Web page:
It wasn’t that her best china was replaceable, because for her, it really was not. But my grandmother knew that those moments pouring into us were much more valuable than treasured breakables. She simply loved her people more than she loved her things. Always. Her hands were perpetually open to us all. Even near the end, we were always smiled at and never a nuisance.

I’m not sure what caused her to love that way. It could have been living most of her life without her parents. It may have been the beauty that was born when her stoic kindness met my baseball-loving, Alabama- sailor Grandpa. Perhaps when she was a child, she wasn’t smiled at much. I have no way of knowing. I do know that it all made a difference for me. Like the Phone book she set in my chair to bring me closer to the table, her pleasure for all of us kids showed us we were her gift to love.

I know that when I serve cinnamon toast to my own little look-a-likes I want them to feel adored. To know that they matter more than a plate that may get chipped from years of life around the table. I know that when I hear the clink of a cookie jar lid, it causes me to smile— remembering someone who softened butter and mixed oats and added butterscotch chips… just for us. Always for us.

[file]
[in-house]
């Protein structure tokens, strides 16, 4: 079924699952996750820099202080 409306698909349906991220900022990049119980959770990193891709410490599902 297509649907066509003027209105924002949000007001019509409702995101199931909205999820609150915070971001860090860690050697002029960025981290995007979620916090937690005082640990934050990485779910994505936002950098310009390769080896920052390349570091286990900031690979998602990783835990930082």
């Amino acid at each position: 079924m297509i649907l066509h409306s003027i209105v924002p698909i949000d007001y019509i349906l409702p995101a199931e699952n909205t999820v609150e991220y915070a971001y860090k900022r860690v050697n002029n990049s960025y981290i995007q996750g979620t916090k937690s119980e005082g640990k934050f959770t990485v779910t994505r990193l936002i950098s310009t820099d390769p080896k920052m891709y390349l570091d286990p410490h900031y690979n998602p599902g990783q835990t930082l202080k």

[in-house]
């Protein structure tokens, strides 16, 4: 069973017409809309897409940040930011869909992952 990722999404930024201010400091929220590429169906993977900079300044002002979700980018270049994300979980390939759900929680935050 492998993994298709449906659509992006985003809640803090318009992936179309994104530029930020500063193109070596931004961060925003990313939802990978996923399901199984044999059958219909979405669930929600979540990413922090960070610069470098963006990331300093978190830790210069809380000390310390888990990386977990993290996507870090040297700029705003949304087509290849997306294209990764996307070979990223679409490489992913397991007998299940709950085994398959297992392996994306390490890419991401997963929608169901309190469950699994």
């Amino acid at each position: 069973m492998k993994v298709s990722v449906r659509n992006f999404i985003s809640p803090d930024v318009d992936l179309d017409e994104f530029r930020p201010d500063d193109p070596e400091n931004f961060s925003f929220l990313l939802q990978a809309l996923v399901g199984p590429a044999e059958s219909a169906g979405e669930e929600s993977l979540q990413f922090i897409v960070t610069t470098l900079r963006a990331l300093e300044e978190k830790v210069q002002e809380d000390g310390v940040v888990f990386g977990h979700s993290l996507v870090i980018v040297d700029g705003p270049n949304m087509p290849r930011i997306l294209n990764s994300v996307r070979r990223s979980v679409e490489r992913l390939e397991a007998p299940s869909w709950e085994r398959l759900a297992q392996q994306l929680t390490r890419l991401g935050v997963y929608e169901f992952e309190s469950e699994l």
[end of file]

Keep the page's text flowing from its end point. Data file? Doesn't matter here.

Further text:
I also know that whether we find ourselves surrounded by luxuries or able to hold them in one hand— neither should determine our spirit of sharing, our spirit of giving. What we have has very little bearing on what we have to give.

What we truly have to give multiplies each time we give it away. And of all the things we pass down the center of our table, may we pass a spirit of welcome and being truly wanted, even to the tiniest guest.

Love them well_GTSeries

Cynthia Stuckey / Posts / Blog
Cynthia Stuckey is wife to Lance, who makes the best coffee in the world— and the mother of two twirling little girls. She loves to gather people around the table and has a passion for celebrating every little thing. Cynthia seeks to reach out with words of hope and humor through her blog, She can be found there, sharing life through the lens of grace while clutching the largest iced coffee known to man. You can connect with her there, on Instagram, and Twitter.